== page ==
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Tuesday, July 19, 2005

Retired athletes learn to survive life after sport


Staff writer

While all workers in Japan feel pressure to perform at the top of their game, that's probably more true for professional athletes than anyone else.

It's thanks to their ceaseless pursuit of improvement that the rest of us can enjoy those miraculous moments in sports history -- like the fence-banging catches by the Seattle Mariners outfielder Ichiro Suzuki and that last-minute goal Masashi Oguro scored for Japan in a World Cup qualifying match last month. What is conspicuously lacking from all the excitement, however, is the talk of what happens when athletes fall out of the competition. Yet it's an inseparable part of an athlete's career; no one can stay in the games forever.

Athletes dedicate their whole lives to honing a craft, and when it comes time to retire, many realize they're not just making a career change -- they're walking away from a whole way of life.

Nippon Ham Fighter pitcher Masaru Imazeki is a good example of how tough it is to hang up the uniform. Imazeki says he still has a hard time shaking off his passion for baseball, even years after he was released from the team in 2000.

Inspired by legendary home run slugger Sadaharu Oh, Imazeki started playing baseball when he was 5 years old, rose to stardom at high school and played for a corporate team before joining Nippon Ham in 1993. His career peaked in 1996 when he made the All-Star team. At that time, Imazeki was feared for his "skinhead" look and occasional bout of screaming on the mound.

"I was such a chicken," Imazeki, now a 34-year-old smiley man with a bit of a pot belly, recalled during a recent interview.

"Pitchers have to play a mind game. The more enigmatic you are, the better. I (acted like a tough guy), thinking that I could do better by creating a fearsome image for myself. But that was to overcome my inner fear. I was scared . . . and mediocre."

After Nippon Ham let him go, he says he kept looking for chances to play more, both in Japan and abroad. In 2001, he flew to Connecticut in the United States to play for the Bridgeport Bluefish in an independent league -- earning the grand sum of about 300,000 yen per month for four months per season, peanuts compared to what he had earned in Japan. He returned home three years later after failing to achieve his dream of playing in the major leagues.

Today, the Kanagawa native is making a different kind of pitch -- selling gloves for Fitness Apollo Japan, a fitness equipment importer that deals in treadmills, weight lifting machines, body fat scales and others. Imazeki, sporting the company uniform -- a red polo shirt and khaki pants -- did his best at a recent fitness gear expo at the Tokyo Big Sight convention center, as one tanned middle-aged man in a flashy striped suit swung by his company's booth.

Imazeki leaned over and delivered a pitch about the gloves on display. The man didn't seem to be too impressed, and left in less than a minute.

"Well, I make mistakes all the time," he said cheerfully, with drops of perspiration on his forehead.

While Imazeki is carving out a second career for himself, other professional athletes have not adapted so well.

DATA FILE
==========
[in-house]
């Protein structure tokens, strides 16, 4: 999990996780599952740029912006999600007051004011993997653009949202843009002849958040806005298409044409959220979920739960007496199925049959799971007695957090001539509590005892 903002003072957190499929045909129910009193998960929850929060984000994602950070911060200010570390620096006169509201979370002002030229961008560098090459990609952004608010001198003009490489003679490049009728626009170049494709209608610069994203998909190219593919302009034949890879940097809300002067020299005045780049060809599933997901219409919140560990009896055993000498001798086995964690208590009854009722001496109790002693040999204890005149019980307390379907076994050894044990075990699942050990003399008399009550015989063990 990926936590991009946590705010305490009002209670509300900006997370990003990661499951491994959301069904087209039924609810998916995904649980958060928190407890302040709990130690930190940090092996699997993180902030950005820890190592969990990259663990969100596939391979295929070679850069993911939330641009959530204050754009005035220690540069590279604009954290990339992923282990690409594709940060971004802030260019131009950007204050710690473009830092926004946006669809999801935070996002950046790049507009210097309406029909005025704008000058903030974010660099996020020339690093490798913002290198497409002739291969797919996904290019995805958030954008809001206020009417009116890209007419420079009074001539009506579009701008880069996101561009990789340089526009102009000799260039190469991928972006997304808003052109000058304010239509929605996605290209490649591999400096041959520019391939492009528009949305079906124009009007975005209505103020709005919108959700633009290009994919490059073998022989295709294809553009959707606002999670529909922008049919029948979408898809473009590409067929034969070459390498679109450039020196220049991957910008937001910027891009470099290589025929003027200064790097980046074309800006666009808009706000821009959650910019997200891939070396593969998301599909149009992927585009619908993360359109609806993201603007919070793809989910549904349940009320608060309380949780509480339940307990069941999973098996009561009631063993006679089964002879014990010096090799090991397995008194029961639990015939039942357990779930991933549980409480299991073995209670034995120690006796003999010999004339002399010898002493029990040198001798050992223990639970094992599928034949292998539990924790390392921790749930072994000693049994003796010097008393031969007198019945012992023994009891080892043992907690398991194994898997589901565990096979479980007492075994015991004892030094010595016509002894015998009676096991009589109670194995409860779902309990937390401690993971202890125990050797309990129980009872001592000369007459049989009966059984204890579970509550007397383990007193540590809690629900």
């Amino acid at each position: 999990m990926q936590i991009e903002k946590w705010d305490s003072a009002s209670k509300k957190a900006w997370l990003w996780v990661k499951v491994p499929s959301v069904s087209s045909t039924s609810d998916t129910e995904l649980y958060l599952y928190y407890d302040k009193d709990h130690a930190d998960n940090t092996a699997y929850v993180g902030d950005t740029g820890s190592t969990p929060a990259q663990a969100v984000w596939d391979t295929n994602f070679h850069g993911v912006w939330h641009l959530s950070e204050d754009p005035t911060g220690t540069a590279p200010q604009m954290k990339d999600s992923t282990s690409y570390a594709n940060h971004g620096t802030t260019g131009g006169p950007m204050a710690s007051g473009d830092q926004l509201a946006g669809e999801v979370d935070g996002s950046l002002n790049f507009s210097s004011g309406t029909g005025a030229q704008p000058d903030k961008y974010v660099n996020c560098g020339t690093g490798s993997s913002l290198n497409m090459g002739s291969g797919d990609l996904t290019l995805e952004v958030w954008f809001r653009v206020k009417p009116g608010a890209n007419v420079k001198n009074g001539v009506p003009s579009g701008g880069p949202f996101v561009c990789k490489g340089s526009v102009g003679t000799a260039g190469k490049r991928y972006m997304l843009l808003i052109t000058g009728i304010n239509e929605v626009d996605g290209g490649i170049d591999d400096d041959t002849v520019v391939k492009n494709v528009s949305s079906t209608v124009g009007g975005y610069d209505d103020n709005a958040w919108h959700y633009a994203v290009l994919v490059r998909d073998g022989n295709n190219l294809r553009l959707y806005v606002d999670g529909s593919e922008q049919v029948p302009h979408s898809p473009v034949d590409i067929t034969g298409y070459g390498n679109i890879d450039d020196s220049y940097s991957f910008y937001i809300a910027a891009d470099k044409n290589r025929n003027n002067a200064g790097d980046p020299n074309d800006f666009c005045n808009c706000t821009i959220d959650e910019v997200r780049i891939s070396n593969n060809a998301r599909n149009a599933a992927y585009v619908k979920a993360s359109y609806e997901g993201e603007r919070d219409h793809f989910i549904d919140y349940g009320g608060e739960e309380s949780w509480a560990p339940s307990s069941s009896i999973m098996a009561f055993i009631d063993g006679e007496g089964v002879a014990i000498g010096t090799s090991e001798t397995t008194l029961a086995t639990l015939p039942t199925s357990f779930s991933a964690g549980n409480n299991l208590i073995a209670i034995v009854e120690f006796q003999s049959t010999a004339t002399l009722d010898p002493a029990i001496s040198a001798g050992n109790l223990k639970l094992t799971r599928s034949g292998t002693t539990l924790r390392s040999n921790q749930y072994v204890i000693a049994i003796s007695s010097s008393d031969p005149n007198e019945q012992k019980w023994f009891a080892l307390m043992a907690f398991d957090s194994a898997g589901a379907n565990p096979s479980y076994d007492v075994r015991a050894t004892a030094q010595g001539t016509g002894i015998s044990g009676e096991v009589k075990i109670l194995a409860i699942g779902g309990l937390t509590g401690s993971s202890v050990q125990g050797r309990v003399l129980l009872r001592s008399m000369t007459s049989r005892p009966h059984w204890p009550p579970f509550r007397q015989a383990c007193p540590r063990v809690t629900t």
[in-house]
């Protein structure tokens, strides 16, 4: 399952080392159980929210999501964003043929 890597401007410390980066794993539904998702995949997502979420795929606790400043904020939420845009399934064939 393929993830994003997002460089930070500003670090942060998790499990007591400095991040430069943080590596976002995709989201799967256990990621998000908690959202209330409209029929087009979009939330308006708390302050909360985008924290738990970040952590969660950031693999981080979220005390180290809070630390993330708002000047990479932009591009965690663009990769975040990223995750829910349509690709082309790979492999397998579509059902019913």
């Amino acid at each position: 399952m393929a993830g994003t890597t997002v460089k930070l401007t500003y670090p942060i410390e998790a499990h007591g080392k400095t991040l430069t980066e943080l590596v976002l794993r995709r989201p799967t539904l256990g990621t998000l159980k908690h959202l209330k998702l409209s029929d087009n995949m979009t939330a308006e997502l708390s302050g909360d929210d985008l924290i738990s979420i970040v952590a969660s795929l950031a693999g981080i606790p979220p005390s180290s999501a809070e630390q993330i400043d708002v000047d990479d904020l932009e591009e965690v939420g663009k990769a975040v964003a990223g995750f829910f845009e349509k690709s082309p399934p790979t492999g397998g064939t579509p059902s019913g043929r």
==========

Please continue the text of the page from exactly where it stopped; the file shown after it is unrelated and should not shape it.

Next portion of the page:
In recent years, Japanese professional baseball has seen a string of unseemly events involving retired players, including the arrest in May of former Yomiuri Giants pitcher Masaki Matsuoka on robbery charges, and the revelation last week that former Yokohama BayStars player Yoshinobu Yamane has been arrested for allegedly forcing a 23-year-old woman into prostitution.

According to a 2004 survey of retired professional players conducted by the All Japan Baseball Foundation, the average retirement age for professional ball players was 29, with the average career spanning just 9.2 years.

"At 29, most salaried workers start to feel they are in the prime of their professional career," instead of having to start again as retired baseball players must do, said Kenji Sakata, an official in charge of business planning at the foundation. Moreover, the ex-players are steps behind most company workers in terms of basic business and administrative skills.

What makes the career transition even more difficult for baseball players is that, while on the payroll of their teams, they receive a level of salary unparalleled by most other professionals. According to the Japan Professional Baseball Players Association, the average an- pay as of 2005 was 37.43 million yen for all players, and 67.70 million yen for players registered to play in the first team on the opening day of the season.

Some of the better players are contracted for 100 million yen to 500 million yen. Even farm team players who don't play once at all are still guaranteed minimum salary of 4.4 million yen per year -- about what the average full-time salaryman earns, Sakata said.

But the other side of the coin is that about 80 players are released every year, and it is only then that most of them realize they will have to find a new career, he noted.

"Most players have very little knowledge about jobs after retirement," Sakata said. "They most often rely on tips from someone they are close to, like family members. Many people also hope to stay in touch with the industry as coaches for professional or corporate teams. But the reality is, very few coaching positions are out there."